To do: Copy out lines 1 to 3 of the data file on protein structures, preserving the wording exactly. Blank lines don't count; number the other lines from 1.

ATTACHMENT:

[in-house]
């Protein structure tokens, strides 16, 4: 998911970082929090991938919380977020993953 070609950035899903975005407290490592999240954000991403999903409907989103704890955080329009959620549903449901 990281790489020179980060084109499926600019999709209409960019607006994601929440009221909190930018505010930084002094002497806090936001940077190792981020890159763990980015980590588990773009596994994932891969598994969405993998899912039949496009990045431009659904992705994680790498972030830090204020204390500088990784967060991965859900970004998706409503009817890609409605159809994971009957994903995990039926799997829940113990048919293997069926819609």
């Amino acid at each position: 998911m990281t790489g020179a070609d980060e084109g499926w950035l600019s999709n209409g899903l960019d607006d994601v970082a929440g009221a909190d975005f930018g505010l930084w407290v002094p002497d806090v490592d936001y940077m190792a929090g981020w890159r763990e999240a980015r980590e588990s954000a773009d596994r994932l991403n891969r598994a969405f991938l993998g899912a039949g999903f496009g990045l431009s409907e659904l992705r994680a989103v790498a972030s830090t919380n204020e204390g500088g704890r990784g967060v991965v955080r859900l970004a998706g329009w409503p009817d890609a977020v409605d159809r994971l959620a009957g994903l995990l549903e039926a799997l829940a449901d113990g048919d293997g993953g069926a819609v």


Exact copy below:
[in-house]
């Protein structure tokens, strides 16, 4: 998911970082929090991938919380977020993953 070609950035899903975005407290490592999240954000991403999903409907989103704890955080329009959620549903449901 990281790489020179980060084109499926600019999709209409960019607006994601929440009221909190930018505010930084002094002497806090936001940077190792981020890159763990980015980590588990773009596994994932891969598994969405993998899912039949496009990045431009659904992705994680790498972030830090204020204390500088990784967060991965859900970004998706409503009817890609409605159809994971009957994903995990039926799997829940113990048919293997069926819609």
């Amino acid at each position: 998911m990281t790489g020179a070609d980060e084109g499926w950035l600019s999709n209409g899903l960019d607006d994601v970082a929440g009221a909190d975005f930018g505010l930084w407290v002094p002497d806090v490592d936001y940077m190792a929090g981020w890159r763990e999240a980015r980590e588990s954000a773009d596994r994932l991403n891969r598994a969405f991938l993998g899912a039949g999903f496009g990045l431009s409907e659904l992705r994680a989103v790498a972030s830090t919380n204020e204390g500088g704890r990784g967060v991965v955080r859900l970004a998706g329009w409503p009817d890609a977020v409605d159809r994971l959620a009957g994903l995990l549903e039926a799997l829940a449901d113990g048919d293997g993953g069926a819609v």